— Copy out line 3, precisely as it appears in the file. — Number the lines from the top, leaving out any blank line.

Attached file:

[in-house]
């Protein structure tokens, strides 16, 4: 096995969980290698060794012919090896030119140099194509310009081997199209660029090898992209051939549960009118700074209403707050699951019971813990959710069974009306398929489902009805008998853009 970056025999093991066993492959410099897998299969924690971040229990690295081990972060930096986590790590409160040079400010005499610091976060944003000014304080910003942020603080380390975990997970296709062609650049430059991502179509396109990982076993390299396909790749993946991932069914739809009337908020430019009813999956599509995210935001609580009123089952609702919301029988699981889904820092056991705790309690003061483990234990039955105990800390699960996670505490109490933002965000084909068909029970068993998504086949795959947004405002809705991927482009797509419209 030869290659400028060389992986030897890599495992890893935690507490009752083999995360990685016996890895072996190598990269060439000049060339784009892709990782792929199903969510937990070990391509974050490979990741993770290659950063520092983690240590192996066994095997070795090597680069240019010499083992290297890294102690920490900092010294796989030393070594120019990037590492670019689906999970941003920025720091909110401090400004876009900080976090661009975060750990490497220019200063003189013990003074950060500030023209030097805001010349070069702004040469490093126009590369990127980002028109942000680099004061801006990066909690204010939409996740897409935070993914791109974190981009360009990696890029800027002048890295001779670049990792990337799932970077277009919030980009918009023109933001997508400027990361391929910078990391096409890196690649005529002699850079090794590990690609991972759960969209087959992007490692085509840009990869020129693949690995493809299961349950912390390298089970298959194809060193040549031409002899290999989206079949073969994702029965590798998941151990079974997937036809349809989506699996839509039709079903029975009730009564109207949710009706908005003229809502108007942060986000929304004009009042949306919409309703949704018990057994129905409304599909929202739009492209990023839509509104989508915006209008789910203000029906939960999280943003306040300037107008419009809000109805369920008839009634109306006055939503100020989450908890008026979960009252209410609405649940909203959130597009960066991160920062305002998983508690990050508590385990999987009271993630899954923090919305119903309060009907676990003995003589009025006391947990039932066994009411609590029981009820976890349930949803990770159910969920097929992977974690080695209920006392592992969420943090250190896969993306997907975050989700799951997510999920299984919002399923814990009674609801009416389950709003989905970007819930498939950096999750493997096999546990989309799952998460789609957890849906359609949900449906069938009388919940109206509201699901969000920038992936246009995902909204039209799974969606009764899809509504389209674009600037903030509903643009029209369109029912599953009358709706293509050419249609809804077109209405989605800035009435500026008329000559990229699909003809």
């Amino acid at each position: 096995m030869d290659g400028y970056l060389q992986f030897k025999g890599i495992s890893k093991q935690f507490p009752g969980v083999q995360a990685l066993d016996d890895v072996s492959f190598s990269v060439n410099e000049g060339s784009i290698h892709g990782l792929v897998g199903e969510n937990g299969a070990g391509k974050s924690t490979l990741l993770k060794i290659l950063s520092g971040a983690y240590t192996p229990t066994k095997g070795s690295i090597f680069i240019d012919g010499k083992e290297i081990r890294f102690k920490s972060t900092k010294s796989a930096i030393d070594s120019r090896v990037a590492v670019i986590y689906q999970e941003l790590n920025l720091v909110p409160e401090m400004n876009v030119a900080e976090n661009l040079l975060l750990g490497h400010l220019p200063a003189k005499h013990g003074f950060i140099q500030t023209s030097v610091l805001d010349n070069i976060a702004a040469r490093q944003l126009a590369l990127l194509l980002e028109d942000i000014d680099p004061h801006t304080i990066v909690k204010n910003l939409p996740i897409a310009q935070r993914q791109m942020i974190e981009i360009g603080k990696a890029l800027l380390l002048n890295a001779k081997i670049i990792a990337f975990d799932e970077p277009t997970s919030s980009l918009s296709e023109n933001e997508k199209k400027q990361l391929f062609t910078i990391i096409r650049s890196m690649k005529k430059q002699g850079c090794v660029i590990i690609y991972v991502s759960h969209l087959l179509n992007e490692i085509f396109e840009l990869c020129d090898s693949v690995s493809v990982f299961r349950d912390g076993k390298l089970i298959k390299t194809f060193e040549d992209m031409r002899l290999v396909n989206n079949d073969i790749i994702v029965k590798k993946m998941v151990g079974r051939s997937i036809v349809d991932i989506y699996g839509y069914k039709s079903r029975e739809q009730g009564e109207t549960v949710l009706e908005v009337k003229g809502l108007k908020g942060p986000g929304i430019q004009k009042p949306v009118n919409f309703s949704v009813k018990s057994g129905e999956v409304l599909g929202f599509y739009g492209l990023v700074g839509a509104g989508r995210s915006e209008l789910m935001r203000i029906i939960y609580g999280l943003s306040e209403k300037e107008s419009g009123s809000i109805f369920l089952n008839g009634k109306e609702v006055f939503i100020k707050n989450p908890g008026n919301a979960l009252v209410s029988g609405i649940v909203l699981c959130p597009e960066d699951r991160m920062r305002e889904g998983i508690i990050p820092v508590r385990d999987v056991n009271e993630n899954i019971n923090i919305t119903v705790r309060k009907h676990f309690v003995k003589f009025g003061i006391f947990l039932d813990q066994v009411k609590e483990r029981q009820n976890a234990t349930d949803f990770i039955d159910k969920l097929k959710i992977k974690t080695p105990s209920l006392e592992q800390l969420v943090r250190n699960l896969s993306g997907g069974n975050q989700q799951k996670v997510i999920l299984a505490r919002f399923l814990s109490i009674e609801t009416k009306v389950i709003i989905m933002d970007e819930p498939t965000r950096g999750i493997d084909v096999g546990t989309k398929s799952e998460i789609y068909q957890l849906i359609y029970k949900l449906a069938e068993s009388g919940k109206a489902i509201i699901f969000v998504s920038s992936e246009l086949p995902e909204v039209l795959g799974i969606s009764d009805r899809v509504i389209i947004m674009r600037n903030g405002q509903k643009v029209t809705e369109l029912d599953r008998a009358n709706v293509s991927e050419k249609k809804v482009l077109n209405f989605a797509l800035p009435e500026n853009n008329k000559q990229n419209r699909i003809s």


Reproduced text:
């Amino acid at each position: 096995m030869d290659g400028y970056l060389q992986f030897k025999g890599i495992s890893k093991q935690f507490p009752g969980v083999q995360a990685l066993d016996d890895v072996s492959f190598s990269v060439n410099e000049g060339s784009i290698h892709g990782l792929v897998g199903e969510n937990g299969a070990g391509k974050s924690t490979l990741l993770k060794i290659l950063s520092g971040a983690y240590t192996p229990t066994k095997g070795s690295i090597f680069i240019d012919g010499k083992e290297i081990r890294f102690k920490s972060t900092k010294s796989a930096i030393d070594s120019r090896v990037a590492v670019i986590y689906q999970e941003l790590n920025l720091v909110p409160e401090m400004n876009v030119a900080e976090n661009l040079l975060l750990g490497h400010l220019p200063a003189k005499h013990g003074f950060i140099q500030t023209s030097v610091l805001d010349n070069i976060a702004a040469r490093q944003l126009a590369l990127l194509l980002e028109d942000i000014d680099p004061h801006t304080i990066v909690k204010n910003l939409p996740i897409a310009q935070r993914q791109m942020i974190e981009i360009g603080k990696a890029l800027l380390l002048n890295a001779k081997i670049i990792a990337f975990d799932e970077p277009t997970s919030s980009l918009s296709e023109n933001e997508k199209k400027q990361l391929f062609t910078i990391i096409r650049s890196m690649k005529k430059q002699g850079c090794v660029i590990i690609y991972v991502s759960h969209l087959l179509n992007e490692i085509f396109e840009l990869c020129d090898s693949v690995s493809v990982f299961r349950d912390g076993k390298l089970i298959k390299t194809f060193e040549d992209m031409r002899l290999v396909n989206n079949d073969i790749i994702v029965k590798k993946m998941v151990g079974r051939s997937i036809v349809d991932i989506y699996g839509y069914k039709s079903r029975e739809q009730g009564e109207t549960v949710l009706e908005v009337k003229g809502l108007k908020g942060p986000g929304i430019q004009k009042p949306v009118n919409f309703s949704v009813k018990s057994g129905e999956v409304l599909g929202f599509y739009g492209l990023v700074g839509a509104g989508r995210s915006e209008l789910m935001r203000i029906i939960y609580g999280l943003s306040e209403k300037e107008s419009g009123s809000i109805f369920l089952n008839g009634k109306e609702v006055f939503i100020k707050n989450p908890g008026n919301a979960l009252v209410s029988g609405i649940v909203l699981c959130p597009e960066d699951r991160m920062r305002e889904g998983i508690i990050p820092v508590r385990d999987v056991n009271e993630n899954i019971n923090i919305t119903v705790r309060k009907h676990f309690v003995k003589f009025g003061i006391f947990l039932d813990q066994v009411k609590e483990r029981q009820n976890a234990t349930d949803f990770i039955d159910k969920l097929k959710i992977k974690t080695p105990s209920l006392e592992q800390l969420v943090r250190n699960l896969s993306g997907g069974n975050q989700q799951k996670v997510i999920l299984a505490r919002f399923l814990s109490i009674e609801t009416k009306v389950i709003i989905m933002d970007e819930p498939t965000r950096g999750i493997d084909v096999g546990t989309k398929s799952e998460i789609y068909q957890l849906i359609y029970k949900l449906a069938e068993s009388g919940k109206a489902i509201i699901f969000v998504s920038s992936e246009l086949p995902e909204v039209l795959g799974i969606s009764d009805r899809v509504i389209i947004m674009r600037n903030g405002q509903k643009v029209t809705e369109l029912d599953r008998a009358n709706v293509s991927e050419k249609k809804v482009l077109n209405f989605a797509l800035p009435e500026n853009n008329k000559q990229n419209r699909i003809s």